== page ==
LCSR Seminar: Debra Mathews “Ethics and Governance of Emerging Technologies”
Abstract: From genetic engineering to direct to consumer neurotechnology to ChatGPT, it is a standard refrain that science outpaces the development of ethical norms and governance. Further, technologies increasingly cross boundaries from medicine to the consumer market to law enforcement and beyond, in ways that our existing governance structures are not equipped to address. Finally, our standard governance approaches to addressing ethical issues related to new technologies fail to address population and societal-level impacts. This talk will demonstrate the above through a series of examples and describe ongoing work by the US National Academies and others to address these challenges.
Bio: Debra JH Mathews, PhD, MA, is the Associate Director for Research and Programs for the Johns Hopkins Berman Institute of Bioethics, and an Associate Professor in the Department of Genetic Medicine, Johns Hopkins University School of Medicine. Within the JHU Institute for Assured Autonomy, Dr. Mathews serves as the Ethics & Governance Lead. Her academic work focuses on ethics and policy issues raised by emerging technologies, with particular focus on genetics, stem cell science, neuroscience, synthetic biology, and artificial intelligence. Dr. Mathews helped found and lead The Hinxton Group, an international collective of scientists, ethicists, policymakers and others, interested in ethical and well-regulated science, and whose work focuses primarily on stem cell research. She has been a member of the Board of Directors of the International Neuroethics Society since 2015, and is currently President-Elect. In addition to her academic work, Dr. Mathews has spent time at the Genetics and Public Policy Center, the US Department of Health and Human Services, the Presidential Commission for the Study of Bioethical Issues, and the National Academy of Medicine working in various capacities on science policy.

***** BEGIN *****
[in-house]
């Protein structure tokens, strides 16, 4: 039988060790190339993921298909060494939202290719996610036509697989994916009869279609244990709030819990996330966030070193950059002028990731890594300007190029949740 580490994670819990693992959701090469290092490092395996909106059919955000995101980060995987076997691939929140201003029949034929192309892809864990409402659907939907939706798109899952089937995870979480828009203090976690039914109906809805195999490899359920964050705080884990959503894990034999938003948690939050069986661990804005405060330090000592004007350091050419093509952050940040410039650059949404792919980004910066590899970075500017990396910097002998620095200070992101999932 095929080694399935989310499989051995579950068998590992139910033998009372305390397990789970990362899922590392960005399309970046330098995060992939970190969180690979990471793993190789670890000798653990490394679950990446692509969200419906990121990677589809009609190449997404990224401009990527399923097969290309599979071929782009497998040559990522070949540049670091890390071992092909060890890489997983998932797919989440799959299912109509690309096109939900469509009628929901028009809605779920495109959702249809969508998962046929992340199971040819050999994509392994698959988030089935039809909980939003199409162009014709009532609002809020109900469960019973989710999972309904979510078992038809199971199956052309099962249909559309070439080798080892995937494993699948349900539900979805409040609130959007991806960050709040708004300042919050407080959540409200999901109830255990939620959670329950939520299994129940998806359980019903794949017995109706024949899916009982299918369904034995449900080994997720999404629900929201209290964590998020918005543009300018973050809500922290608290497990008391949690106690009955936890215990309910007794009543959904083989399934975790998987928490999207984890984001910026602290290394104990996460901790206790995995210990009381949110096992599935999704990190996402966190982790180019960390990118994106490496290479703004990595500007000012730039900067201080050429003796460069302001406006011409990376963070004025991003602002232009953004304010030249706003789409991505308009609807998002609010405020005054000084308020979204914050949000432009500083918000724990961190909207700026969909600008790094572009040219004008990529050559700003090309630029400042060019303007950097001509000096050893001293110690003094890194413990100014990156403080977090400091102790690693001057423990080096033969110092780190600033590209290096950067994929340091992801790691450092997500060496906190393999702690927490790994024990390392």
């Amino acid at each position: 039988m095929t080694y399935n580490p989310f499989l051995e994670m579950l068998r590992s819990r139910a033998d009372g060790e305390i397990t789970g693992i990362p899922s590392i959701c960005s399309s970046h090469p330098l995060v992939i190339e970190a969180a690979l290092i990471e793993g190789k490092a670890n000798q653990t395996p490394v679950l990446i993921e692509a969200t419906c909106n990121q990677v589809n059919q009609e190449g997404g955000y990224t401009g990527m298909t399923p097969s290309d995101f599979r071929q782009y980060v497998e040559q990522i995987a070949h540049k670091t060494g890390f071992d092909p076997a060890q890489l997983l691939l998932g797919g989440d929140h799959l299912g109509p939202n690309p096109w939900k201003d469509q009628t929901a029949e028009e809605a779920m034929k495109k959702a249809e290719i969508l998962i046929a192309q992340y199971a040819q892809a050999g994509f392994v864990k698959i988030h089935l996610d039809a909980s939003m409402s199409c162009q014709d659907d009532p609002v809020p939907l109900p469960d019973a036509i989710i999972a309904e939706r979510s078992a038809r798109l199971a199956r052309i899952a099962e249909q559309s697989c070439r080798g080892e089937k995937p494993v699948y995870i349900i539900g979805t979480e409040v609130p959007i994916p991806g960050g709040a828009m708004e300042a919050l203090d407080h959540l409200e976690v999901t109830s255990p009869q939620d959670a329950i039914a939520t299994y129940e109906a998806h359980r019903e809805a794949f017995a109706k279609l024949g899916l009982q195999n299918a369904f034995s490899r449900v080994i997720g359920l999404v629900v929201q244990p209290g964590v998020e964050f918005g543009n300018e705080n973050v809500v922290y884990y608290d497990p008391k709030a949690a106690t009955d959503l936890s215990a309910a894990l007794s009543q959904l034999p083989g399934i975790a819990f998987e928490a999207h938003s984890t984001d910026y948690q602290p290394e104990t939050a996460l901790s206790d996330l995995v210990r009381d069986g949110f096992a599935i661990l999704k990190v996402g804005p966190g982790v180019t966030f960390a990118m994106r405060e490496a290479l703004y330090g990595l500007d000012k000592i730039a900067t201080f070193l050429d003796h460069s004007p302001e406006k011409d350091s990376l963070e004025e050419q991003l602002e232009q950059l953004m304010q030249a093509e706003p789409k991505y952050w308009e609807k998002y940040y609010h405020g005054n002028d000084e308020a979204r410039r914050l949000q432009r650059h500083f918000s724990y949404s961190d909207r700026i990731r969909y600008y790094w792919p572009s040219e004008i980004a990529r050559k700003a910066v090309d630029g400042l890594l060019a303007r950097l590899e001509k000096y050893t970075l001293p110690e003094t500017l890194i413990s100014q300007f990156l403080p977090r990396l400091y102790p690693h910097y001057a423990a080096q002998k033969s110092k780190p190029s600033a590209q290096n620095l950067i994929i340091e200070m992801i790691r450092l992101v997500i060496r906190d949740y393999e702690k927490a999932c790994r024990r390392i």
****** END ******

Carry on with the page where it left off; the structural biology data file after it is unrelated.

Dr. Mathews earned her PhD in genetics from Case Western Reserve University, as well as a concurrent Master’s in bioethics. She completed a Post-Doctoral Fellowship in genetics at Johns Hopkins, and the Greenwall Fellowship in Bioethics and Health Policy at Johns Hopkins and Georgetown Universities.